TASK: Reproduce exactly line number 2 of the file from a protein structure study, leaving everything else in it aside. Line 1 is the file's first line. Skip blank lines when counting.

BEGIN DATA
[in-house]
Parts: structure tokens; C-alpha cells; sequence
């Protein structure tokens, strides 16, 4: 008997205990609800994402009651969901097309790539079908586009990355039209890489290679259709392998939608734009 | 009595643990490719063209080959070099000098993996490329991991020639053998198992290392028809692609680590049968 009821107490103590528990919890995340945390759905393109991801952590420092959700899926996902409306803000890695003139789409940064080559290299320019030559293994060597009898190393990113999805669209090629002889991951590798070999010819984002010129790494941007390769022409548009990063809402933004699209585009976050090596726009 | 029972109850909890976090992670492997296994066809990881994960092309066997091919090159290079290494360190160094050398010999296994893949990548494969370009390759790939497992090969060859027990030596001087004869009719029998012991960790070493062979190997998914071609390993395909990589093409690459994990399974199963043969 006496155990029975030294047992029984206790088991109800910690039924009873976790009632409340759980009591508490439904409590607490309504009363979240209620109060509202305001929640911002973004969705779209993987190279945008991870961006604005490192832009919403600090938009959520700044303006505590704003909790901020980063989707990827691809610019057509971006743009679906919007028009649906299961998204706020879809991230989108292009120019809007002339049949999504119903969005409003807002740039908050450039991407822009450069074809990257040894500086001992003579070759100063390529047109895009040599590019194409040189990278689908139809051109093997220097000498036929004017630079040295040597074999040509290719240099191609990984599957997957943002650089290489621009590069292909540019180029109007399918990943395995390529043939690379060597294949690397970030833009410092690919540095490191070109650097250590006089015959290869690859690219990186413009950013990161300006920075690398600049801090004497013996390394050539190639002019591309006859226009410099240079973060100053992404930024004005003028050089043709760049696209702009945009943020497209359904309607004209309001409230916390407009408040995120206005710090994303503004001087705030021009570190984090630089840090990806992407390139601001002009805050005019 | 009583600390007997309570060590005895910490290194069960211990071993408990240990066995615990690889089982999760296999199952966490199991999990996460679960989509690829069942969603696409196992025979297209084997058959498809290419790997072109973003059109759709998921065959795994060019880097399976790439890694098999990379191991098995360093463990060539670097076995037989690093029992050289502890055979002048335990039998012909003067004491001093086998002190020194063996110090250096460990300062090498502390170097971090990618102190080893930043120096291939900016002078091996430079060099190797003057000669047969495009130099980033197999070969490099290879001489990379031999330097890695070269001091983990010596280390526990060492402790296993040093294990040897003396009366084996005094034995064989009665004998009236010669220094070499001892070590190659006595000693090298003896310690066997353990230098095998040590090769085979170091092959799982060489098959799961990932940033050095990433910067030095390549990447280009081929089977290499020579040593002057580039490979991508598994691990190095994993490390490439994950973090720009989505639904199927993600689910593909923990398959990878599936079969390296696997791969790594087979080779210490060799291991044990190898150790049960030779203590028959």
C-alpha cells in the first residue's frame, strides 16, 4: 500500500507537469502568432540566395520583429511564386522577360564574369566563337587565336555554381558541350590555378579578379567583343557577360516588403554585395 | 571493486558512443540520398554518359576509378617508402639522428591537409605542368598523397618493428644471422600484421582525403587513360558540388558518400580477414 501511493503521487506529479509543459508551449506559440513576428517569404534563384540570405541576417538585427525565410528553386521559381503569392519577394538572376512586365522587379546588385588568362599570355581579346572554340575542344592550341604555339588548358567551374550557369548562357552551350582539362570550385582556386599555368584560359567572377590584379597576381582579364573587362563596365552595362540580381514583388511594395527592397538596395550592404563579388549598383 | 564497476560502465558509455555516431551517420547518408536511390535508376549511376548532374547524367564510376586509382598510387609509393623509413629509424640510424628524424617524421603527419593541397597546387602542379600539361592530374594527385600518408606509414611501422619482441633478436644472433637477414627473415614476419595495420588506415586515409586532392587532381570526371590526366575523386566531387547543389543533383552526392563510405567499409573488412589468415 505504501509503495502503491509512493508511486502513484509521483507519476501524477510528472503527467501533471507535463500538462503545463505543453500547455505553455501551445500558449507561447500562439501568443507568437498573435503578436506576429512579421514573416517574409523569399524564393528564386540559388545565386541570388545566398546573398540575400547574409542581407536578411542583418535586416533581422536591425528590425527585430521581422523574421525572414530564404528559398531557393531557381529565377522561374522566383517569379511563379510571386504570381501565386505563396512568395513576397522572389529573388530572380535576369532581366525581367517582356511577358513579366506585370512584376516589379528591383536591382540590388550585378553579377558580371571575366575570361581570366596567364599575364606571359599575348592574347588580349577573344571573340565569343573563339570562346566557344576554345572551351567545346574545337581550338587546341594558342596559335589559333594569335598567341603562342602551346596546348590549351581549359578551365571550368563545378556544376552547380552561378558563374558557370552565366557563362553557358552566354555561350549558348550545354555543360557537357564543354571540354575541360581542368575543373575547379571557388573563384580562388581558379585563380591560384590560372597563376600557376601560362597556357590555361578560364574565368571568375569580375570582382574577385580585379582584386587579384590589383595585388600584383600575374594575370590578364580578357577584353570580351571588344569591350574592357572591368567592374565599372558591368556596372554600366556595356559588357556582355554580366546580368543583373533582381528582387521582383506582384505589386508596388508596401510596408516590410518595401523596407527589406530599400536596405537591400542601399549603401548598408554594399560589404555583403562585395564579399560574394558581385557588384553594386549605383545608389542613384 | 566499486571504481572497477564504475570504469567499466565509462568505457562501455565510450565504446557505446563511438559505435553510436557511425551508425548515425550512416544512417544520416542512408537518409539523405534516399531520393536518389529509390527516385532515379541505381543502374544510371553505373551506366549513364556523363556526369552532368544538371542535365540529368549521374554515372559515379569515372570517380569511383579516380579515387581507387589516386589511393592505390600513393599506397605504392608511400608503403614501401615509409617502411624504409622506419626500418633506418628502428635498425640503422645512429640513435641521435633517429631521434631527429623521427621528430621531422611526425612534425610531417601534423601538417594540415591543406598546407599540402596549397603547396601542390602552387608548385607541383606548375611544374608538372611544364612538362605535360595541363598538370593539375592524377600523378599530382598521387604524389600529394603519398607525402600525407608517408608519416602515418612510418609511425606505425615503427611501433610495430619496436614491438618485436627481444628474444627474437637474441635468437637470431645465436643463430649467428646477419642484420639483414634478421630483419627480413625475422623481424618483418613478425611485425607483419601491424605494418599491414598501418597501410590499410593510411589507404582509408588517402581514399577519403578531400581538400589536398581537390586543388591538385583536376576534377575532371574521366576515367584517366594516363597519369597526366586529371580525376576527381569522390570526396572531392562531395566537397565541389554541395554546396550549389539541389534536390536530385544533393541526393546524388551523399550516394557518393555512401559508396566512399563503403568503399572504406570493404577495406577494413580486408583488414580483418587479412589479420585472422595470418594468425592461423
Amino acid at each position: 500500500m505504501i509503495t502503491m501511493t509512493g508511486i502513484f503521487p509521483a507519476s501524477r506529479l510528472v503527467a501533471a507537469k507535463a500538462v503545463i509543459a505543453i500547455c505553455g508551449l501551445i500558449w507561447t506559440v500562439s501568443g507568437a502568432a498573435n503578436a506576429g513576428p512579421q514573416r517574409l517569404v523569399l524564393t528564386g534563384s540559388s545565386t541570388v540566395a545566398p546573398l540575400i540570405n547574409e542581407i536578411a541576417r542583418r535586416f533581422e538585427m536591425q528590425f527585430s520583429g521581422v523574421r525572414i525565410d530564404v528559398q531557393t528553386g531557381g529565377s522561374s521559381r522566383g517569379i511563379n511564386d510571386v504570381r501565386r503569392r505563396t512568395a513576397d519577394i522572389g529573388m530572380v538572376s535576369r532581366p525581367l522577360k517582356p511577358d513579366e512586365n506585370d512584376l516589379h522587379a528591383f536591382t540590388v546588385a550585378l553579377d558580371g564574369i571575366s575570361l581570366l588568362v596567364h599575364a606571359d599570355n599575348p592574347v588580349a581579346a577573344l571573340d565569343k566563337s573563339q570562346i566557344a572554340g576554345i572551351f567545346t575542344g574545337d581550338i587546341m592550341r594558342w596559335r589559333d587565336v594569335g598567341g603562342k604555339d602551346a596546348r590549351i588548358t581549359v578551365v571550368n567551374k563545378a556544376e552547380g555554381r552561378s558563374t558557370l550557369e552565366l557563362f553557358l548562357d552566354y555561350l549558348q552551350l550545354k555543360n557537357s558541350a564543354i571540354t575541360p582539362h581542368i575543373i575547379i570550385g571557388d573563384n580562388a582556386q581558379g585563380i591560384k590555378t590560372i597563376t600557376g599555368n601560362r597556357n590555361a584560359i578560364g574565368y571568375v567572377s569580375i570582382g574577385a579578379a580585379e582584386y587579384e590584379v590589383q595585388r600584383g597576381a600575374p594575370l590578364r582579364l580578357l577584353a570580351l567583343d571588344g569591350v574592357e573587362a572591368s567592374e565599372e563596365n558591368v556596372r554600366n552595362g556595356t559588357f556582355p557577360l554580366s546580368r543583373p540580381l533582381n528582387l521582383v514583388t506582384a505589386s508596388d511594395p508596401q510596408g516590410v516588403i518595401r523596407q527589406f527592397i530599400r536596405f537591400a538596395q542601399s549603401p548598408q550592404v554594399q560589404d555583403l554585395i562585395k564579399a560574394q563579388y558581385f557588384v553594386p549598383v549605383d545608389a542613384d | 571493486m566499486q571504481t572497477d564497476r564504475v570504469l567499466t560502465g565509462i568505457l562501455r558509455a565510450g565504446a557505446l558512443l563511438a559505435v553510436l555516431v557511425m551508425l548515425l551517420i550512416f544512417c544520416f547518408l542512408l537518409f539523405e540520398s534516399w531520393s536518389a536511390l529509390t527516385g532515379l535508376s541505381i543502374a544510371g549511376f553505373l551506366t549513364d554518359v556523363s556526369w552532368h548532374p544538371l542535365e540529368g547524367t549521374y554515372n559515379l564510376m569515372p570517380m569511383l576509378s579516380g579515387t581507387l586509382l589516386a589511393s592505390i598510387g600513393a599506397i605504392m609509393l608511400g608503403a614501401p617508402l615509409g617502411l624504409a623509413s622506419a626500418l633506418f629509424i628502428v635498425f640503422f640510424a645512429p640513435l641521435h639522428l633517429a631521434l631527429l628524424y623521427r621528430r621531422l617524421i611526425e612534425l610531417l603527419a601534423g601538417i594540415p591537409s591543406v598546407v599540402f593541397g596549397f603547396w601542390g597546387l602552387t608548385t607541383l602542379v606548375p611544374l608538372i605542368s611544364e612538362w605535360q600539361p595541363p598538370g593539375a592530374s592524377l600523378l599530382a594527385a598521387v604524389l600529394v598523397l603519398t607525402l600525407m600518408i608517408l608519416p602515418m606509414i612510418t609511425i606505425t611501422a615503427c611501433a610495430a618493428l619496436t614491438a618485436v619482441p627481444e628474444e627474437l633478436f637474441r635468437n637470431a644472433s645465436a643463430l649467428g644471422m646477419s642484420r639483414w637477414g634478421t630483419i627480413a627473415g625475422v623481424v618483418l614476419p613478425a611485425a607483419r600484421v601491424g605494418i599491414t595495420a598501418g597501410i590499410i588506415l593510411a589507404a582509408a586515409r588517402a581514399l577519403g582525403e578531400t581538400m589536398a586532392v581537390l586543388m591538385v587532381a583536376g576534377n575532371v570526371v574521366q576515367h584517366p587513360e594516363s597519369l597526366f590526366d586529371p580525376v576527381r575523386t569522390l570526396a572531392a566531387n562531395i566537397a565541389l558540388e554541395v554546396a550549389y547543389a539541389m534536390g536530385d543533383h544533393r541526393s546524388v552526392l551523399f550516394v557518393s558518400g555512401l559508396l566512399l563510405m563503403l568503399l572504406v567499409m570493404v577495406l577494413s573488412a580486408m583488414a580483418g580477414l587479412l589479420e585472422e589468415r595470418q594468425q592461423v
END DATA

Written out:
Parts: structure tokens; C-alpha cells; sequence